Most audiences—especially religious audiences—will have a complicated relationship with Ridley Scott’s new epic film Exodus: Gods and Kings, out tomorrow (here is Brett McCracken’s review). It’s an old story that’s been retold many times on screen (read Peter Chattaway’s exploration of the history of Moses movies here). It’s a beloved story that’s vital to the identity and story of three major world religions.
And there is the complicated problem of casting white actors in the film’s major roles—a question that has implications that go far beyond the film and that deserves to be treated carefully and in more depth, particularly given the story of the Exodus.
But no matter what, it’s a film that many people will see and discuss. On Monday, I participated in a roundtable discussion with a number of journalists, during which director Ridley Scott, Christian Bale (who plays Moses), and Joel Edgerton (who pretty much steals the show as the Pharaoh, Ramses) talked about about Exodus: Gods and Kings.
After the roundtable, I got to sit down alone with Bale and Edgerton, who were funny and gracious. I asked them about how they prepared for their roles, what makes this film different from its predecessors, and why the story of the Exodus continues to be made into movies.
I’m really intrigued by the family dynamic of the story. The whole movie was set up as being about choosing your family, or being rejected by family. There’s a really big emphasis on the question: “Are these your people, or not?” There’s the death of the firstborn sons, and of course there’s the brotherly relationship. This all feels really close to what the story of Exodus is about, which is God choosing his people and leading them out of slavery. How much did this come up for you as you were preparing for your roles in the film?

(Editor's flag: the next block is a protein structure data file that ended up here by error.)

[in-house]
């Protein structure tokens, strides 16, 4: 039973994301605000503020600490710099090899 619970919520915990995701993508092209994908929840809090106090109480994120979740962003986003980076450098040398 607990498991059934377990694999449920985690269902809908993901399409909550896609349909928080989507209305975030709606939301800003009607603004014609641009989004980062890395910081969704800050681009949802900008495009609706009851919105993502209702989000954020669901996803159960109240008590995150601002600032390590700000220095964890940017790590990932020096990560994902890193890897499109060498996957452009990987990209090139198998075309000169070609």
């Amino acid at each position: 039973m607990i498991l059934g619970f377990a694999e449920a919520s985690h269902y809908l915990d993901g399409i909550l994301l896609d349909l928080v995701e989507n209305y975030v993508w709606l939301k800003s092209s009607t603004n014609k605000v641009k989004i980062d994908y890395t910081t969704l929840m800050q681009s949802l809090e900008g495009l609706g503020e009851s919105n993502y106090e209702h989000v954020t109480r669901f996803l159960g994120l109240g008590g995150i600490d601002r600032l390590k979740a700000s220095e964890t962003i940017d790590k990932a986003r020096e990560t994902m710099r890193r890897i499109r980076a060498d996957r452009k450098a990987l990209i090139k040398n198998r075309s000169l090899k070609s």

Bale: Very much. I think it helped us find an ending for the film. The five books of Moses just keep going and are fascinating. Some of the earliest conversations I would have with Ridley would be me calling him up and saying, How can you not have this section in it? How can you not have the prayer of Miriam? And how can you not . . . Because everything seems to become essential.
Then you realize you can’t make an eight hour long film.
So it became, well, if we really focus on this brotherly bond—which is a fascinating bond: two men who are cynical about this pat theology of the Egyptian gods, who view it as a means to prop up the Pharaoh and have the citizens worship their leader. One is exiled and experiences purification in the desert and has a family and then is compelled by God; the other comes once he’s in power to have all of the arrogance of power and also the trivial nature of someone desperately holding on to power. He starts to believe the hype, starts to believe that he is a god, and then there’s that ensuing confrontation. That was such a complete relationship in and of itself, and it gave us right around a two-hour long film. So [that family story] ended up being perfect.
Then I just had to put up—well, no, rather Ridley just had to put up with me constantly saying Yeah, but, there’s all this other great stuff; Yeah, but, Rid, have you read this bit, I’m going to send you this passage now. And he’s like, Yeah, that’s great, Christian, I mean, I can’t film everything.
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SOURCE: Christianity Today